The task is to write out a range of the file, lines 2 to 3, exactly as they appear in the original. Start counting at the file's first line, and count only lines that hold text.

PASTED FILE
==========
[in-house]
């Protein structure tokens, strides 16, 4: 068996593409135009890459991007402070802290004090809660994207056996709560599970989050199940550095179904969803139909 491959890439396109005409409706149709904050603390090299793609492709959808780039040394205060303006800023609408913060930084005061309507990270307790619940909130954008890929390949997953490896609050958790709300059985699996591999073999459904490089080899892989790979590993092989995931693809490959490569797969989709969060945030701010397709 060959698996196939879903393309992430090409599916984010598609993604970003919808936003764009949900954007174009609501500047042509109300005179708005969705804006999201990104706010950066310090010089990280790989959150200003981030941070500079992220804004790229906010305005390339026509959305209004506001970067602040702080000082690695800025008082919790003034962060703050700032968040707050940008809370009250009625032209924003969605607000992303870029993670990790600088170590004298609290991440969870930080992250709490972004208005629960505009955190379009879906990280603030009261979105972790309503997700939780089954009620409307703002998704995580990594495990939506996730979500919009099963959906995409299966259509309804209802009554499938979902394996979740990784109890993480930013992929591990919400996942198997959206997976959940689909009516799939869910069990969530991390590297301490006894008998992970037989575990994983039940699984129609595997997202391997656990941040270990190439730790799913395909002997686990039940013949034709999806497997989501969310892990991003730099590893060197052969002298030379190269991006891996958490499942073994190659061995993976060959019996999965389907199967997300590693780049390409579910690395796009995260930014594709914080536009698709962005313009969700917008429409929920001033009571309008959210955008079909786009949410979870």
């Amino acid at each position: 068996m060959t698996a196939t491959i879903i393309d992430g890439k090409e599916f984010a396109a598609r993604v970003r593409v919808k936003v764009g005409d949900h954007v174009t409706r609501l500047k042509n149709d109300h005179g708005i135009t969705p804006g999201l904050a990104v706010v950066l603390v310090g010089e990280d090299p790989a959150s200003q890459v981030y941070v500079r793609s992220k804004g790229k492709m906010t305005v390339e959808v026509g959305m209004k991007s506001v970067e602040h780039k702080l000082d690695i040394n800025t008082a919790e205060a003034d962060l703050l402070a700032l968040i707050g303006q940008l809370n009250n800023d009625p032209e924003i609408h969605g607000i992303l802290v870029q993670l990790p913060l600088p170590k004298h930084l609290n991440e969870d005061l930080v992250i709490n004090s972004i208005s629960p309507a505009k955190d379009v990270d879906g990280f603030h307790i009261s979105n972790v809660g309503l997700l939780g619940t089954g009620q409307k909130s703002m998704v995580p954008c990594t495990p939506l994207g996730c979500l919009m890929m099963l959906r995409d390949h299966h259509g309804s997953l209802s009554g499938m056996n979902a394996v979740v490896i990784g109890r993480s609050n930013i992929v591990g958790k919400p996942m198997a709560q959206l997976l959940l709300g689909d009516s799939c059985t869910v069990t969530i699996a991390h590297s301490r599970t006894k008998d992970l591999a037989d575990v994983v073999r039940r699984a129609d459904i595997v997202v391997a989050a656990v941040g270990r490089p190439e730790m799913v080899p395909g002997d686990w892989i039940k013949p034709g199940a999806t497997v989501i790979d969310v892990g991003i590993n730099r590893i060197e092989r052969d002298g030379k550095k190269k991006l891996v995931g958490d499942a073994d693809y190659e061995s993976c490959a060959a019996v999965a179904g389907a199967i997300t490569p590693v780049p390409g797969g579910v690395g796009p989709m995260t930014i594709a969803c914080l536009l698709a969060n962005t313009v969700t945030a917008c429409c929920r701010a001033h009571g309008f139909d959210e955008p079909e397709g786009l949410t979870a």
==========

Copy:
């Protein structure tokens, strides 16, 4: 068996593409135009890459991007402070802290004090809660994207056996709560599970989050199940550095179904969803139909 491959890439396109005409409706149709904050603390090299793609492709959808780039040394205060303006800023609408913060930084005061309507990270307790619940909130954008890929390949997953490896609050958790709300059985699996591999073999459904490089080899892989790979590993092989995931693809490959490569797969989709969060945030701010397709 060959698996196939879903393309992430090409599916984010598609993604970003919808936003764009949900954007174009609501500047042509109300005179708005969705804006999201990104706010950066310090010089990280790989959150200003981030941070500079992220804004790229906010305005390339026509959305209004506001970067602040702080000082690695800025008082919790003034962060703050700032968040707050940008809370009250009625032209924003969605607000992303870029993670990790600088170590004298609290991440969870930080992250709490972004208005629960505009955190379009879906990280603030009261979105972790309503997700939780089954009620409307703002998704995580990594495990939506996730979500919009099963959906995409299966259509309804209802009554499938979902394996979740990784109890993480930013992929591990919400996942198997959206997976959940689909009516799939869910069990969530991390590297301490006894008998992970037989575990994983039940699984129609595997997202391997656990941040270990190439730790799913395909002997686990039940013949034709999806497997989501969310892990991003730099590893060197052969002298030379190269991006891996958490499942073994190659061995993976060959019996999965389907199967997300590693780049390409579910690395796009995260930014594709914080536009698709962005313009969700917008429409929920001033009571309008959210955008079909786009949410979870």
């Amino acid at each position: 068996m060959t698996a196939t491959i879903i393309d992430g890439k090409e599916f984010a396109a598609r993604v970003r593409v919808k936003v764009g005409d949900h954007v174009t409706r609501l500047k042509n149709d109300h005179g708005i135009t969705p804006g999201l904050a990104v706010v950066l603390v310090g010089e990280d090299p790989a959150s200003q890459v981030y941070v500079r793609s992220k804004g790229k492709m906010t305005v390339e959808v026509g959305m209004k991007s506001v970067e602040h780039k702080l000082d690695i040394n800025t008082a919790e205060a003034d962060l703050l402070a700032l968040i707050g303006q940008l809370n009250n800023d009625p032209e924003i609408h969605g607000i992303l802290v870029q993670l990790p913060l600088p170590k004298h930084l609290n991440e969870d005061l930080v992250i709490n004090s972004i208005s629960p309507a505009k955190d379009v990270d879906g990280f603030h307790i009261s979105n972790v809660g309503l997700l939780g619940t089954g009620q409307k909130s703002m998704v995580p954008c990594t495990p939506l994207g996730c979500l919009m890929m099963l959906r995409d390949h299966h259509g309804s997953l209802s009554g499938m056996n979902a394996v979740v490896i990784g109890r993480s609050n930013i992929v591990g958790k919400p996942m198997a709560q959206l997976l959940l709300g689909d009516s799939c059985t869910v069990t969530i699996a991390h590297s301490r599970t006894k008998d992970l591999a037989d575990v994983v073999r039940r699984a129609d459904i595997v997202v391997a989050a656990v941040g270990r490089p190439e730790m799913v080899p395909g002997d686990w892989i039940k013949p034709g199940a999806t497997v989501i790979d969310v892990g991003i590993n730099r590893i060197e092989r052969d002298g030379k550095k190269k991006l891996v995931g958490d499942a073994d693809y190659e061995s993976c490959a060959a019996v999965a179904g389907a199967i997300t490569p590693v780049p390409g797969g579910v690395g796009p989709m995260t930014i594709a969803c914080l536009l698709a969060n962005t313009v969700t945030a917008c429409c929920r701010a001033h009571g309008f139909d959210e955008p079909e397709g786009l949410t979870a």